Here's an interesting bit of trivia, culled from data kept by the Center for American Women and Politics at Rutgers: no woman has won a GOP primary for an open US Senate seat since 2002 (Elizabeth Dole).
This streak will be tested this year, thanks to a whopping 11 open Senate seats -- five with departing Dems, six GOP.
The hopes appear to rest on two women; the other 9 races have just a couple of completely non-viable female in them on the Republican side.
Kelly Ayotte is one of those two, running for Judd Gregg's seat up in New Hampshire. She leads in the polls over Ovide Lamontagne and Bill Binnie. Conservatives don't like Ayotte and have been trying to rally around Lamontagne, but so far that doesn't seem to be catching fire. Nate Silver at 538.com, in his new Senate rankings, puts her likelihood of winning the primary at 65%, to 35% for Lamontagne -- but that must be based on polls prior to Binnie getting in the race. Close New Hampshire observers have been telling me that multi-gazillionaire Binnie is the real threat -- one GOP insider told me recently that he expects Binnie to win the primary.
The second is Linda McMahon, WWF exec running for Chris Dodd's seat in Connecticut. Silver gives her a 30% chance of winning that primary over Rob Simmons.
Fat lot of good it would do her, though: ever since Dodd opted out and Richard Blumenthal opted in on the D side, this has been chalked up as a sure blue victory.
Ayotte at least would be in a fair fight with Democrat Paul Hodes -- she is polling ahead of him now.
So Ayotte could make it to the Senate. There are two other good possibilities. One is Jane Norton in Colorado, who is the frontrunner in the GOP primary. If she wins that, she's in a toss-up race against appointed Senator Michael Bennet (assuming he makes it through the Dem primary).
The other is Sue Lowden, considered a slight frontrunner in a tough GOP primary field in Nevada. The winner goes against Senate President Harry Reid, who certainly appears to be doomed to defeat -- although not everyone counts him out yet.
There is only one other Republican woman with any realistic chance of winning a Senate seat this year: Carly Fiorina in California. She's getting pummeled in the GOP primary right now, and even if she recovers she would most likely be beaten by incumbent Barbara Boxer in the general.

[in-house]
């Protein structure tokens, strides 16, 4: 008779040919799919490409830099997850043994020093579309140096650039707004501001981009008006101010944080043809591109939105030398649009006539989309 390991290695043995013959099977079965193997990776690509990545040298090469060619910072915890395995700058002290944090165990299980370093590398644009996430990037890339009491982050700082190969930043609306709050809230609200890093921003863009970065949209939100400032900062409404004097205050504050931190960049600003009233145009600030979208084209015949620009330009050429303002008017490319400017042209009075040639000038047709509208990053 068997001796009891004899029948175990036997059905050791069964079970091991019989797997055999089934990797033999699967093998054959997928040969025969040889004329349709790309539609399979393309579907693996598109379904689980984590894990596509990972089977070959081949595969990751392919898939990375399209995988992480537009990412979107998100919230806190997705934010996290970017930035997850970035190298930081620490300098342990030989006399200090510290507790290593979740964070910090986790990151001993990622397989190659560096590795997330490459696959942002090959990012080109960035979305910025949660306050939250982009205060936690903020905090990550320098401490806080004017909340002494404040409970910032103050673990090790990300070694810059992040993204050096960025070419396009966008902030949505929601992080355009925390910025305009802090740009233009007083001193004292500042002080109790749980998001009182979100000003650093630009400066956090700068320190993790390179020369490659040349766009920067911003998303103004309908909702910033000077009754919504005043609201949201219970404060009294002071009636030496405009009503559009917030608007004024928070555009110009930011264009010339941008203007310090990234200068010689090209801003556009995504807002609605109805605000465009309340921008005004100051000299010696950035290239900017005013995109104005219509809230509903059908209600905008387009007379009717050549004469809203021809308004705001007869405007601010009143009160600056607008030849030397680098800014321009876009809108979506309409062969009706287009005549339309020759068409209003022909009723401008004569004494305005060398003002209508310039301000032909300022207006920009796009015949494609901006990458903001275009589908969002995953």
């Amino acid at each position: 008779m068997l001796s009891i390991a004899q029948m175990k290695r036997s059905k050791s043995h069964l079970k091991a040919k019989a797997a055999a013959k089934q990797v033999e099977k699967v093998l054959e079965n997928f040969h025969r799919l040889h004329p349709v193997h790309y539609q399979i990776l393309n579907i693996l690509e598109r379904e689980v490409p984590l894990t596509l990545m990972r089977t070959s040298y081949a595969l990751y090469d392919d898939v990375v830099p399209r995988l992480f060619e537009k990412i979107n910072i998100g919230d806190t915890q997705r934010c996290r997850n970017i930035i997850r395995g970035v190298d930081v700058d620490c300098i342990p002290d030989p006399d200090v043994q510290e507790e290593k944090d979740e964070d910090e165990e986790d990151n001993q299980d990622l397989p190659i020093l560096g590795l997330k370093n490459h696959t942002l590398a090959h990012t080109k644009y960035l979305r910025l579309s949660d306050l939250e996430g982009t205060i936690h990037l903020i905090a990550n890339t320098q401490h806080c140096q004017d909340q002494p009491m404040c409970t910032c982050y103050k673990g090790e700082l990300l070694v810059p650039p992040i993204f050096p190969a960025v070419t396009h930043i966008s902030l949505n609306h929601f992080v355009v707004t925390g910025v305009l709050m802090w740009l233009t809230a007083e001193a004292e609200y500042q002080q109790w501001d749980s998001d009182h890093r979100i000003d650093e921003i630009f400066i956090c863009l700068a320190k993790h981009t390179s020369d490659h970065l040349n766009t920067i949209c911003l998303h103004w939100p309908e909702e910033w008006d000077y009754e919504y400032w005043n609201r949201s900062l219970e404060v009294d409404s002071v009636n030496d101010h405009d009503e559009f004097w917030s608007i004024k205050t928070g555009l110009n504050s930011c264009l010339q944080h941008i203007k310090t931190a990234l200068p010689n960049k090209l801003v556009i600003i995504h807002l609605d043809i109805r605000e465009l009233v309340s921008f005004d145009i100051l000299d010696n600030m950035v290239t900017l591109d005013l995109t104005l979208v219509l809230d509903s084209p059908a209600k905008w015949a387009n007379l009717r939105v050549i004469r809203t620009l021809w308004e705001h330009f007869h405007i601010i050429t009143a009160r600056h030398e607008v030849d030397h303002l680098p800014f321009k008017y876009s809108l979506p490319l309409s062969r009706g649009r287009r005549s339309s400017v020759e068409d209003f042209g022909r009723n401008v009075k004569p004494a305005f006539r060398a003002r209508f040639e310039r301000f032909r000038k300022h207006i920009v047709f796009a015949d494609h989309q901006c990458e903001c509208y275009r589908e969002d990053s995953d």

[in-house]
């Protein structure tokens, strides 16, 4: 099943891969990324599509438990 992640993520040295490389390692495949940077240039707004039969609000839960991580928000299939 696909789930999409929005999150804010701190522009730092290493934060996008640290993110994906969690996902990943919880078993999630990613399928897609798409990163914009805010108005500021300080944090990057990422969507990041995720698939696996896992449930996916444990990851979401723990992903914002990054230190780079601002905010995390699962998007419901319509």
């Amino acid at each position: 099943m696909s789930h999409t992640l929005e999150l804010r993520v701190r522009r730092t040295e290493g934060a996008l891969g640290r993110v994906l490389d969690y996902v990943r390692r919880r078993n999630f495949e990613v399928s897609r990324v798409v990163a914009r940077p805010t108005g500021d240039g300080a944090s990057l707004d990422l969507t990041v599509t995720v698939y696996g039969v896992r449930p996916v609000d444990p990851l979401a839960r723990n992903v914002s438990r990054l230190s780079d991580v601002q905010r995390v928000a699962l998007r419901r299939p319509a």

So, that's three real possibilities -- I personally would put Norton at maybe 50% chance at best, with Ayotte and Lowden each a little less.
That's not bad, considering that right now the GOP has only four women Senators (out of 41 total). Three will remain: the two in Maine, who are not up for re-election, and Murkowski in Alaska, who is essentially running unchallenged. The fourth is Kay Bailey Hutchison, who promised to resign this year regardless of her success running for governor of Texas, but now that she's been humiliated in the primary many suspect she'll stick around the Senate. (Interestingly, the race to replace her would likely have a couple of good female Republican candidates.)
It certainly seems possible that the GOP will get back up to its previous high of 5 female Senators, which would at least get them over the pathetic 10% mark. And if things roll right, it's possible they could do even better. On the other hand, it's not that unlikely that Ayotte, Lowden, and Norton all lose, Hutchison leaves, and they're down to just the three ladies from frozen, isolated, sparsely-populated tundras.